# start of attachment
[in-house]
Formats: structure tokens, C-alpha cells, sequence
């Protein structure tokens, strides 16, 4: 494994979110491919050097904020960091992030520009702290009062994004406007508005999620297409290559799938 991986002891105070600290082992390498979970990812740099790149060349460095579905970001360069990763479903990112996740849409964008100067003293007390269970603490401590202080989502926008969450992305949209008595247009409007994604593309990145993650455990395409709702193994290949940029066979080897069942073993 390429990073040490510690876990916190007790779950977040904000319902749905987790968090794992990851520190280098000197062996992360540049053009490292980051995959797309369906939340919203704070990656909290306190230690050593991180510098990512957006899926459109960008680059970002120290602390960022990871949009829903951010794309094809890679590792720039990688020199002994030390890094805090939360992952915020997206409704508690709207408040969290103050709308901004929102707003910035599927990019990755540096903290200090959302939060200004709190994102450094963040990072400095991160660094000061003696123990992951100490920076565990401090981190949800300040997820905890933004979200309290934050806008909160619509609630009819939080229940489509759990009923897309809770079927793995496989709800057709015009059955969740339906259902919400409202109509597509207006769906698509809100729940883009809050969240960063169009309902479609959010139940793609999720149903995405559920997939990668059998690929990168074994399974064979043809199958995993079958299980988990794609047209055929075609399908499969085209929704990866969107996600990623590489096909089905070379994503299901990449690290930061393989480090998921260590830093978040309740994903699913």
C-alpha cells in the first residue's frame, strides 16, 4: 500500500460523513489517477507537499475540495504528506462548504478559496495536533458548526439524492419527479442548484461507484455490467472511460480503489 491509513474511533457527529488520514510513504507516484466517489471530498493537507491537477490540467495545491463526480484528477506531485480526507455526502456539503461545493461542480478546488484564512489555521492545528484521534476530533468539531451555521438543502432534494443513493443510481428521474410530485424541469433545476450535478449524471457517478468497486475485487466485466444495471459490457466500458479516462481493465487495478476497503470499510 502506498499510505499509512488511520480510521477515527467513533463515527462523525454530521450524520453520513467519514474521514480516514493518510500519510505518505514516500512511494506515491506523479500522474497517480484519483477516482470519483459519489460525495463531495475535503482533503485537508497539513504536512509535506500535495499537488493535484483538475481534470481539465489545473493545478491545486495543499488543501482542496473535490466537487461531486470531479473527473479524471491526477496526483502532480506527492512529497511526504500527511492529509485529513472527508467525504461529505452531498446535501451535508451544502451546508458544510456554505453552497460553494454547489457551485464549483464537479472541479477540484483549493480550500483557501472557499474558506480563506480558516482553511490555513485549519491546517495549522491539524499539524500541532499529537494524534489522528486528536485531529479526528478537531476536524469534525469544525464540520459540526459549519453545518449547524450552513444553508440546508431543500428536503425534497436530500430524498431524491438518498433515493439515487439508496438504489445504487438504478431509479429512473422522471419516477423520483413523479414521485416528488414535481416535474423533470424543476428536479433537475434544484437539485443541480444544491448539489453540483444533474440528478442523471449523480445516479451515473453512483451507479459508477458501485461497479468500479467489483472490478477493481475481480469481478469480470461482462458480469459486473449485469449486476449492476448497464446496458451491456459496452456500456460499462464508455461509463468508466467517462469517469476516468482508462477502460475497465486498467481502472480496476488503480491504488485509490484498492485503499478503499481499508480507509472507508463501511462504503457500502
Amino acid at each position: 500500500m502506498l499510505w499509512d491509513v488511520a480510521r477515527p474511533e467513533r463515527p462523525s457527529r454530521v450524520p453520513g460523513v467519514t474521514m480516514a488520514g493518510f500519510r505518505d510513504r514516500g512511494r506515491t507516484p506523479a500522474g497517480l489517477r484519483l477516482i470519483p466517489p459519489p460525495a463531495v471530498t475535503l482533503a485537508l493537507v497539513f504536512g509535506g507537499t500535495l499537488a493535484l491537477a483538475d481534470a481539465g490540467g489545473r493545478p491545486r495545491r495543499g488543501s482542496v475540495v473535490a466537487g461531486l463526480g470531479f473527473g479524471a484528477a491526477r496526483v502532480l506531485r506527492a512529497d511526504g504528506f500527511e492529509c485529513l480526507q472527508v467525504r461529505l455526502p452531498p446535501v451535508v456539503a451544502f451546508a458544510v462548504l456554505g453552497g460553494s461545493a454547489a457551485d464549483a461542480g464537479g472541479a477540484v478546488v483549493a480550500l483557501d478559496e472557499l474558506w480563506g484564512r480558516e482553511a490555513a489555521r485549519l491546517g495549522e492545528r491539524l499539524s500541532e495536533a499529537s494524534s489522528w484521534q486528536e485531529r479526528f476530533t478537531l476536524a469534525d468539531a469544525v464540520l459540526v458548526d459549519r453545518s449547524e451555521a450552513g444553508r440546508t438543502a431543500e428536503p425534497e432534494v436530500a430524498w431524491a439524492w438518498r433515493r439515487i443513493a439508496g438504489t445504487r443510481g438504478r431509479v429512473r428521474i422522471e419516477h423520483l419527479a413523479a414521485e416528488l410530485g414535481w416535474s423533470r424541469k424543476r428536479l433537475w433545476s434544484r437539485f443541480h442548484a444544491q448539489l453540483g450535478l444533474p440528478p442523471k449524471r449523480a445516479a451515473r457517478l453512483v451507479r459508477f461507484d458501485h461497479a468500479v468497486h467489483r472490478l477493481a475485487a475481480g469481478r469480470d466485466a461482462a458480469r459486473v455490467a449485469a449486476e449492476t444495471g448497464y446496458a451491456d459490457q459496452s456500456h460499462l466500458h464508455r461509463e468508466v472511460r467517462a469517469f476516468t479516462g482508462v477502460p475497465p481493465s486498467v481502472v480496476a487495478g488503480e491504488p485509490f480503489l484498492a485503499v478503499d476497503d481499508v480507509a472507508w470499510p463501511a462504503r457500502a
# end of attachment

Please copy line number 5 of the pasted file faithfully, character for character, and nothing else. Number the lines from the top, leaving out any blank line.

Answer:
Amino acid at each position: 500500500m502506498l499510505w499509512d491509513v488511520a480510521r477515527p474511533e467513533r463515527p462523525s457527529r454530521v450524520p453520513g460523513v467519514t474521514m480516514a488520514g493518510f500519510r505518505d510513504r514516500g512511494r506515491t507516484p506523479a500522474g497517480l489517477r484519483l477516482i470519483p466517489p459519489p460525495a463531495v471530498t475535503l482533503a485537508l493537507v497539513f504536512g509535506g507537499t500535495l499537488a493535484l491537477a483538475d481534470a481539465g490540467g489545473r493545478p491545486r495545491r495543499g488543501s482542496v475540495v473535490a466537487g461531486l463526480g470531479f473527473g479524471a484528477a491526477r496526483v502532480l506531485r506527492a512529497d511526504g504528506f500527511e492529509c485529513l480526507q472527508v467525504r461529505l455526502p452531498p446535501v451535508v456539503a451544502f451546508a458544510v462548504l456554505g453552497g460553494s461545493a454547489a457551485d464549483a461542480g464537479g472541479a477540484v478546488v483549493a480550500l483557501d478559496e472557499l474558506w480563506g484564512r480558516e482553511a490555513a489555521r485549519l491546517g495549522e492545528r491539524l499539524s500541532e495536533a499529537s494524534s489522528w484521534q486528536e485531529r479526528f476530533t478537531l476536524a469534525d468539531a469544525v464540520l459540526v458548526d459549519r453545518s449547524e451555521a450552513g444553508r440546508t438543502a431543500e428536503p425534497e432534494v436530500a430524498w431524491a439524492w438518498r433515493r439515487i443513493a439508496g438504489t445504487r443510481g438504478r431509479v429512473r428521474i422522471e419516477h423520483l419527479a413523479a414521485e416528488l410530485g414535481w416535474s423533470r424541469k424543476r428536479l433537475w433545476s434544484r437539485f443541480h442548484a444544491q448539489l453540483g450535478l444533474p440528478p442523471k449524471r449523480a445516479a451515473r457517478l453512483v451507479r459508477f461507484d458501485h461497479a468500479v468497486h467489483r472490478l477493481a475485487a475481480g469481478r469480470d466485466a461482462a458480469r459486473v455490467a449485469a449486476e449492476t444495471g448497464y446496458a451491456d459490457q459496452s456500456h460499462l466500458h464508455r461509463e468508466v472511460r467517462a469517469f476516468t479516462g482508462v477502460p475497465p481493465s486498467v481502472v480496476a487495478g488503480e491504488p485509490f480503489l484498492a485503499v478503499d476497503d481499508v480507509a472507508w470499510p463501511a462504503r457500502a